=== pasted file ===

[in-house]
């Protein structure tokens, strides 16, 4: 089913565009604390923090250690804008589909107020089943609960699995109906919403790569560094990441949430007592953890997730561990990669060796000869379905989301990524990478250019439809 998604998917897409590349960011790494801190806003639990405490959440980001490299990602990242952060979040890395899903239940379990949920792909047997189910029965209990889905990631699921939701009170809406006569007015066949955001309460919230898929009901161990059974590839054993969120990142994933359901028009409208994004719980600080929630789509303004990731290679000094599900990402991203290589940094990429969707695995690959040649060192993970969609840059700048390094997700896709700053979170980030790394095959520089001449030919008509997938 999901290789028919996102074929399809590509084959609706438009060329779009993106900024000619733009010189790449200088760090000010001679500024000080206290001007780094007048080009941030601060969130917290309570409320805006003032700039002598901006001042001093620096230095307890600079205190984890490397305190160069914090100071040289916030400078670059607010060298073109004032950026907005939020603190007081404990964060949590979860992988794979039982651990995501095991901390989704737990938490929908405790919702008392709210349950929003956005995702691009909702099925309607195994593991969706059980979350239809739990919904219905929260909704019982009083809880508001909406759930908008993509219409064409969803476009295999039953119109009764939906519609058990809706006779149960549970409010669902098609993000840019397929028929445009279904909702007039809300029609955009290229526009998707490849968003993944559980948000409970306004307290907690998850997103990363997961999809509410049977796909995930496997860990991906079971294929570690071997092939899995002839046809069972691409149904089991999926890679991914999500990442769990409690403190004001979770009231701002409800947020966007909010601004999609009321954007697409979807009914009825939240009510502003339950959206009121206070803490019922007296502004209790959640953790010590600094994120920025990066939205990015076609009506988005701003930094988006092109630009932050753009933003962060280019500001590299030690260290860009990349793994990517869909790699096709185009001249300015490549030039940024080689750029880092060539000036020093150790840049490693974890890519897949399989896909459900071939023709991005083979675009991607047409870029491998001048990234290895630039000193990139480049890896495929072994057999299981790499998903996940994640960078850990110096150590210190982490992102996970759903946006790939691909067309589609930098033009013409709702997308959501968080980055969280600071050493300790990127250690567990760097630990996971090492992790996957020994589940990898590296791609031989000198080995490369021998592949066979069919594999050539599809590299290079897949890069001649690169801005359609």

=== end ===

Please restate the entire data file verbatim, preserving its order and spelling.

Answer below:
[in-house]
């Protein structure tokens, strides 16, 4: 089913565009604390923090250690804008589909107020089943609960699995109906919403790569560094990441949430007592953890997730561990990669060796000869379905989301990524990478250019439809 998604998917897409590349960011790494801190806003639990405490959440980001490299990602990242952060979040890395899903239940379990949920792909047997189910029965209990889905990631699921939701009170809406006569007015066949955001309460919230898929009901161990059974590839054993969120990142994933359901028009409208994004719980600080929630789509303004990731290679000094599900990402991203290589940094990429969707695995690959040649060192993970969609840059700048390094997700896709700053979170980030790394095959520089001449030919008509997938 999901290789028919996102074929399809590509084959609706438009060329779009993106900024000619733009010189790449200088760090000010001679500024000080206290001007780094007048080009941030601060969130917290309570409320805006003032700039002598901006001042001093620096230095307890600079205190984890490397305190160069914090100071040289916030400078670059607010060298073109004032950026907005939020603190007081404990964060949590979860992988794979039982651990995501095991901390989704737990938490929908405790919702008392709210349950929003956005995702691009909702099925309607195994593991969706059980979350239809739990919904219905929260909704019982009083809880508001909406759930908008993509219409064409969803476009295999039953119109009764939906519609058990809706006779149960549970409010669902098609993000840019397929028929445009279904909702007039809300029609955009290229526009998707490849968003993944559980948000409970306004307290907690998850997103990363997961999809509410049977796909995930496997860990991906079971294929570690071997092939899995002839046809069972691409149904089991999926890679991914999500990442769990409690403190004001979770009231701002409800947020966007909010601004999609009321954007697409979807009914009825939240009510502003339950959206009121206070803490019922007296502004209790959640953790010590600094994120920025990066939205990015076609009506988005701003930094988006092109630009932050753009933003962060280019500001590299030690260290860009990349793994990517869909790699096709185009001249300015490549030039940024080689750029880092060539000036020093150790840049490693974890890519897949399989896909459900071939023709991005083979675009991607047409870029491998001048990234290895630039000193990139480049890896495929072994057999299981790499998903996940994640960078850990110096150590210190982490992102996970759903946006790939691909067309589609930098033009013409709702997308959501968080980055969280600071050493300790990127250690567990760097630990996971090492992790996957020994589940990898590296791609031989000198080995490369021998592949066979069919594999050539599809590299290079897949890069001649690169801005359609």